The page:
During the process of creating the Colorado Trail Explorer, an interactive open data map providing information on 17,000 trails, Colorado’s Department for Parks and Wildlife sent out a call for information from all 221 of the state’s trail managers.

The map, launched on June 2, contains data submissions from 90 of those managers. Lauren Truitt, the department’s public information and website manager, said participation will only increase.

The Parks and Wildlife department offers a submission form for trail managers to contribute information to the map. However, Truitt said sifting through submissions and formatting the data clearly is difficult because trail managers across the state are not required to store their information in a particular way.

Truitt said that the creation of this map indicated to both her team and the trail managers that a standard for trail data management would be beneficial to all.

“The hardest part is that each of the trail managers manage data in a different way. Through this tool, we all realized there’s a need. All of the trail managers really learned the opportunity is there,” Truitt said. “Plenty of trails cross jurisdictions. It exposed a new opportunity for all trail managers.”

The interactive map, which covers 39,000 miles of trails, reveals information about recreational areas ranging from equestrian paths to motor biking routes. The team produced the map, which is accessible on desktops and mobile devices, using GIS tools created by Esri. It is the state’s first attempt to provide information on every trail through a single mapping tool.

This map is part of Colorado Gov. John Hickenlooper’s Colorado the Beautiful Initiative, which seeks to heighten exposure and accessibility to the state’s natural resources. Truitt and her team started work on the map two years ago. Since its launch, the Colorado Trail Explorer has received 31,000 unique visits.

“All of that information is at your fingertips,” Truitt said. “We designed the map to be intuitive.”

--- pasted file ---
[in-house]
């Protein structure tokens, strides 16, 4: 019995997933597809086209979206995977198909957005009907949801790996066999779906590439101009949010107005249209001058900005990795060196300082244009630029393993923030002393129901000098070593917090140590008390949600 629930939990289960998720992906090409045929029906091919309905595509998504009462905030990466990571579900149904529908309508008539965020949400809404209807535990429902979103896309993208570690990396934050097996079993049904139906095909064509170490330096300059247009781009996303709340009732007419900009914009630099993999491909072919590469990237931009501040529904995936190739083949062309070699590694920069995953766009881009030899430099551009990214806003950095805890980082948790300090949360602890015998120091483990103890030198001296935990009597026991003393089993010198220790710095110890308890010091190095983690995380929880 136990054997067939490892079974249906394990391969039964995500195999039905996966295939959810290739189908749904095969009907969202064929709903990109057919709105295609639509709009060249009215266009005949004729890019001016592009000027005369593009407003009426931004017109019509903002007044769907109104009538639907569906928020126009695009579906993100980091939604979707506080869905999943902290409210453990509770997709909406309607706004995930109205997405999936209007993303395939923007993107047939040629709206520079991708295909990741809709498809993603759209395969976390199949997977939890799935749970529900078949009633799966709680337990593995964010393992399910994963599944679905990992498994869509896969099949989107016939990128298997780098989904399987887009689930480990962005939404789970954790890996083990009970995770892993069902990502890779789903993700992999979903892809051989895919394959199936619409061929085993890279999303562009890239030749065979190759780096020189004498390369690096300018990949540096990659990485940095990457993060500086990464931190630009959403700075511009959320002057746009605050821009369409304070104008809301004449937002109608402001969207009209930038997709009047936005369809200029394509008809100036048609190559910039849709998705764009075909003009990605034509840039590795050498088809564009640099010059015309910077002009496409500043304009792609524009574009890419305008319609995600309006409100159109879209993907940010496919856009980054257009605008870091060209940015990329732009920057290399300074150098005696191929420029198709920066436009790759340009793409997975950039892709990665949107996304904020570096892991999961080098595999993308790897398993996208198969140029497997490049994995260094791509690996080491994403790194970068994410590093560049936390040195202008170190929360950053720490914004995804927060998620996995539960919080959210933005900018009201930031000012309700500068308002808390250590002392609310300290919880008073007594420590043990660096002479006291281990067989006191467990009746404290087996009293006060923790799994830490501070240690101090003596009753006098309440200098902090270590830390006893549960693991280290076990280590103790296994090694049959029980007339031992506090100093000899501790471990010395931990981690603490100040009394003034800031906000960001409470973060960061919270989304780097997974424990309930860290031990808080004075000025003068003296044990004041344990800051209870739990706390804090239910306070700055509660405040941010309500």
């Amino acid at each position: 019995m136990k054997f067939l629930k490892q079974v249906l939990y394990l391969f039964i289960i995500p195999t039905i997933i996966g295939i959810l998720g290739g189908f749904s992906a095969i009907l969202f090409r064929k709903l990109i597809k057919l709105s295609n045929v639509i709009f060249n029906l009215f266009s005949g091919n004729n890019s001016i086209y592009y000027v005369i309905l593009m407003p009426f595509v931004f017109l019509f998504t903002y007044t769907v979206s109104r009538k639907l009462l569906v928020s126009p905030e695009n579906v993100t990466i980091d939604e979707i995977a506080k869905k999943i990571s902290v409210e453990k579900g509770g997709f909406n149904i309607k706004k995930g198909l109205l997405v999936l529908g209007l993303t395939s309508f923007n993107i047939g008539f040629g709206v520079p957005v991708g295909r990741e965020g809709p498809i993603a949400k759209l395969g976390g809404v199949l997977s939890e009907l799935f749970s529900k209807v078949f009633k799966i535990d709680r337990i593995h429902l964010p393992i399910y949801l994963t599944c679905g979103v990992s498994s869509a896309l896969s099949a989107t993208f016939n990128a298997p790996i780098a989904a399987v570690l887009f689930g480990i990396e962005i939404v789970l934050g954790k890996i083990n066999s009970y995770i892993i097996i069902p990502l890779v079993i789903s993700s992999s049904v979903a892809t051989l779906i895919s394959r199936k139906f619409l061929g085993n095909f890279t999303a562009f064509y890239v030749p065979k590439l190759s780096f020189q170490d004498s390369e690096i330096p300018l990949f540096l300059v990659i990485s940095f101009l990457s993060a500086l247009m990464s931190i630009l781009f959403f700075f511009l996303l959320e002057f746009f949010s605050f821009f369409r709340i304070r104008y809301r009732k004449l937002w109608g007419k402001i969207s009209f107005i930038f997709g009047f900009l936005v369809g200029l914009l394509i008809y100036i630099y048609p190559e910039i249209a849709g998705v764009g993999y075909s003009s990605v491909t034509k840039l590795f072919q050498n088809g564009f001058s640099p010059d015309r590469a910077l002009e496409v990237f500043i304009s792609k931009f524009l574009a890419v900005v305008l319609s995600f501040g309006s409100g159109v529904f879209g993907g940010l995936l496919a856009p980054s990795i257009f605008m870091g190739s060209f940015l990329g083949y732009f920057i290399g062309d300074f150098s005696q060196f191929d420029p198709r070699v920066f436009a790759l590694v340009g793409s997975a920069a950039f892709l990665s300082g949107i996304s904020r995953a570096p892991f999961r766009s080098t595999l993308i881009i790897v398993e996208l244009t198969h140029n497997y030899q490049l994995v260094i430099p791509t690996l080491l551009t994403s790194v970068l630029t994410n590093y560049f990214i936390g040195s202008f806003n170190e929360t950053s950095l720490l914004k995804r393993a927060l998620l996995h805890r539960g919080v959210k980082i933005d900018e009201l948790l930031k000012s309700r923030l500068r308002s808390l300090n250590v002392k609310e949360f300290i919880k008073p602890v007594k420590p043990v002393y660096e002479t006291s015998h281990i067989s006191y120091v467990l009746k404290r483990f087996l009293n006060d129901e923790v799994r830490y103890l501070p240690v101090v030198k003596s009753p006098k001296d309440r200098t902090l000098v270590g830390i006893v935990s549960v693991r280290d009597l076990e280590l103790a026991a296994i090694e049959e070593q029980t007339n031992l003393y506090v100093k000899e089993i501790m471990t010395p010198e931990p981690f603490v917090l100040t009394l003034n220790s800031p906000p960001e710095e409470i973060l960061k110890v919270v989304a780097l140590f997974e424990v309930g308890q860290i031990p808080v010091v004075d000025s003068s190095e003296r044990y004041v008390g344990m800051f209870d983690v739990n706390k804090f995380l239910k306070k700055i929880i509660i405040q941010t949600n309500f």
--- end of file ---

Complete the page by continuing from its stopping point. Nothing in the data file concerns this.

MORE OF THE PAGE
In addition to showing people what different trails have to offer, the map also performs the important function of connecting trails to one another. Connecting trails is part of Hickenlooper’s “16 in 2016” initiative, launched last year, which outlines projects for 16 trails across the state to be carried out in the next few years.

Because trail managers have more intricate data on the trails than constituents do, Truitt said that hearing from them ensures a higher level of accountability.

However, the Parks and Wildlife Department is also gauging input from the base of people who actually use the site. Truitt said feedback has generally been positive.

“The comments are ‘Wow, this is awesome.’ The effort put into it from the past two years really demonstrates the commitment of trail managers and the people of Colorado,” Truitt said. “It’s a commitment to recreation and to each other.”

Truitt said that her team has been in possession of most of the data that appears on the map for a year. While there is no set date for the map to reflect information from all 221 trail managers, she said data collection will increase now that she and her team have gotten into the rhythm of a submission process.

“It takes time and willingness to go through this process. These types of maps don’t just happen,” Truitt said. “It takes time to get where we are today.”

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